On the Waterfront

Russian shipyards are optimistic about future programmes in India

Ghazala Wahab

Kaliningrad/ St Petersburg, Russia: In some places, history has such a pervasive presence that either the modern is permeated by the gravitas of the past, or remains stymied by it. In the two Russian cities of Kaliningrad (Königsberg of the past) and St Petersburg, which between them hold the maximum shipbuilding capability of the country, it is the past that calls the shots — in glorious tales, architecture, culture and pace of life. The only place where it has allowed modernity to creep in is technology. But, as in the case of Yantar Shipyard of Kaliningrad, it has been more of an evolution, than revolution.

“Our plant is older than the Kaliningrad region,” general director of the Yantar Shipyard, Eduard Efimov told the visiting journalists from India. This was the first ever visit by foreign journalists to the shipyard in the border town captured by Russia from Germany during World War II. Yantar powered the German Navy, and after its capture, the Russian war efforts in World War II. While the bombing by the Russians razed most of Königsberg to ground, the shipyard stood firm. Partly because of its formidable structure, and partly because of its complicated share-holding which included British stakes!

However, most likely it was the former which ensured that the yard stood its ground. Even today, despite on-going modernisation, several buildings are of early 20th century vintage; some even older. Even more remarkably, some of the machines at Yantar shipyard are as old as 1920s! This speaks volumes for the German endurance and Russian maintenance.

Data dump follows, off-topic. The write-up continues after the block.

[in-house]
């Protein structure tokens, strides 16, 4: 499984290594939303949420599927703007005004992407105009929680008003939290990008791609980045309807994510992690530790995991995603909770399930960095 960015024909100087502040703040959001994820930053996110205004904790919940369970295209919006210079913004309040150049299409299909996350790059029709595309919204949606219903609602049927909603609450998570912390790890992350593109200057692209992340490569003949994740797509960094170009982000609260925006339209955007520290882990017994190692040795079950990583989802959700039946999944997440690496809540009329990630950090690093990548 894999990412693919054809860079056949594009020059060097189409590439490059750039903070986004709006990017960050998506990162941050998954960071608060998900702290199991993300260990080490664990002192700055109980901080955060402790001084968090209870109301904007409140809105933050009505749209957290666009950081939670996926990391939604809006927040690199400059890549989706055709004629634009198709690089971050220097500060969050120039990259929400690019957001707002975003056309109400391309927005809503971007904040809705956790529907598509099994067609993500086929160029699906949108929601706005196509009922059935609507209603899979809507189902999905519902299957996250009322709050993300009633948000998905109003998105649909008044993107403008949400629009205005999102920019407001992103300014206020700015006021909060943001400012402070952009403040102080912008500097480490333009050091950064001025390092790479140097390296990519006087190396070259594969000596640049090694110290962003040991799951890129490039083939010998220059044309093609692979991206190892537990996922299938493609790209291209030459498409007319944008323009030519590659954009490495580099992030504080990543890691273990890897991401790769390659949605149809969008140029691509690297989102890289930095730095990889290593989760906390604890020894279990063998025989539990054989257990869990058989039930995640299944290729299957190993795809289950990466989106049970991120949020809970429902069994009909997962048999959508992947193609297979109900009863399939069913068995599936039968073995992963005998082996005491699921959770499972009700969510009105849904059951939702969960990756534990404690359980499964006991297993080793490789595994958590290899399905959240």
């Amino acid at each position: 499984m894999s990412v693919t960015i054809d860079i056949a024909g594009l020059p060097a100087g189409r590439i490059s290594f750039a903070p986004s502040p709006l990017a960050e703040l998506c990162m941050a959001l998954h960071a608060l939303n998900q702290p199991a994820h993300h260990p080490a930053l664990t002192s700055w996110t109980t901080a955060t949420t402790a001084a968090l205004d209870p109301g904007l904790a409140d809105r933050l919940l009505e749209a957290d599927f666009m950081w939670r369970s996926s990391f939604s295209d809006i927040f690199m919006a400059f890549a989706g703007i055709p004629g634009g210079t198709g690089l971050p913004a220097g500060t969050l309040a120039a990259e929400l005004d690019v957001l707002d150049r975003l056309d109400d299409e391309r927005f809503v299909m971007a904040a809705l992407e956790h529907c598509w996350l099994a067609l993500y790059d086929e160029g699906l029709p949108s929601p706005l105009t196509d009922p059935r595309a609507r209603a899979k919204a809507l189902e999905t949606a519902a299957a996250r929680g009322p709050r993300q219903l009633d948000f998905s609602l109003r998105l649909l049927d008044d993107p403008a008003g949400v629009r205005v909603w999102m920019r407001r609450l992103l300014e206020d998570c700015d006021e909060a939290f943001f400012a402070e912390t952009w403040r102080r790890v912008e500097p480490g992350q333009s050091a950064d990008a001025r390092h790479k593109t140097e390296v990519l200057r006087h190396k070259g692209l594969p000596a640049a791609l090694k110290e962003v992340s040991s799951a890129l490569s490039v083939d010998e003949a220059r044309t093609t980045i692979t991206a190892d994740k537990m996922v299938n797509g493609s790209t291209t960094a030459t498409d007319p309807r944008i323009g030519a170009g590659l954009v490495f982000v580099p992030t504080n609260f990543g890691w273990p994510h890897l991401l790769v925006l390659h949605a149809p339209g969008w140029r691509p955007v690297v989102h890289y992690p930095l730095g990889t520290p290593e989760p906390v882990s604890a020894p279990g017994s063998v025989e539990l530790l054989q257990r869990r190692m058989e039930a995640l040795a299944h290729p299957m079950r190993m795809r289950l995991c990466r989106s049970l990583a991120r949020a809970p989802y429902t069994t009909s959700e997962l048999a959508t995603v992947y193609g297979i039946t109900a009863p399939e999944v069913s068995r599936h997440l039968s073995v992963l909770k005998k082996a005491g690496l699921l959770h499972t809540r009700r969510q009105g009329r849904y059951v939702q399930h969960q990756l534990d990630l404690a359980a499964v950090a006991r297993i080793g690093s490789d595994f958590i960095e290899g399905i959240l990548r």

While a walk-through the Yantar shipyard was an add-on, the primary purpose of the visit was to talk about the three frigates of the Grigorovich class which were parked on the assembly rig as empty hulls. In late June, it was almost certain that the Indian Navy was likely to turn the agreement for the procurement of four Russian frigates of the Grigorovich class (based on the proven design of INS Talvar) into firm orders by the end of 2017. It was this confidence (plus the anticipation of the submarine programme) that encouraged United Shipbuilding Corporation (an umbrella organisation of all shipyards) to invite a group of Indian journalists to not only interact with the general director (Russian equivalent of a chief operating officer) of the Yantar Shipyard, but also to visit the shop floors and the under construction frigates.

These frigates were ordered by the Russian Navy to meet an urgent shortfall caused by the delay in the development of the futuristic vessels, combining greater stealth with higher agility and weapons profile. The new modular frigates with conformal superstructure were being built by the St Petersburg-based Northern Shipyard, considered the most advanced centre for the construction of surface ships of all sizes in Russia. Since it was a new and complex design, it was taking longer than expected. Hence, in the interim, the Russian Navy placed the order for six of the Grigorovich class, which were based on the proven Krivak class. Six of these ships were bought by the Indian Navy as Talvar and Teg classes.

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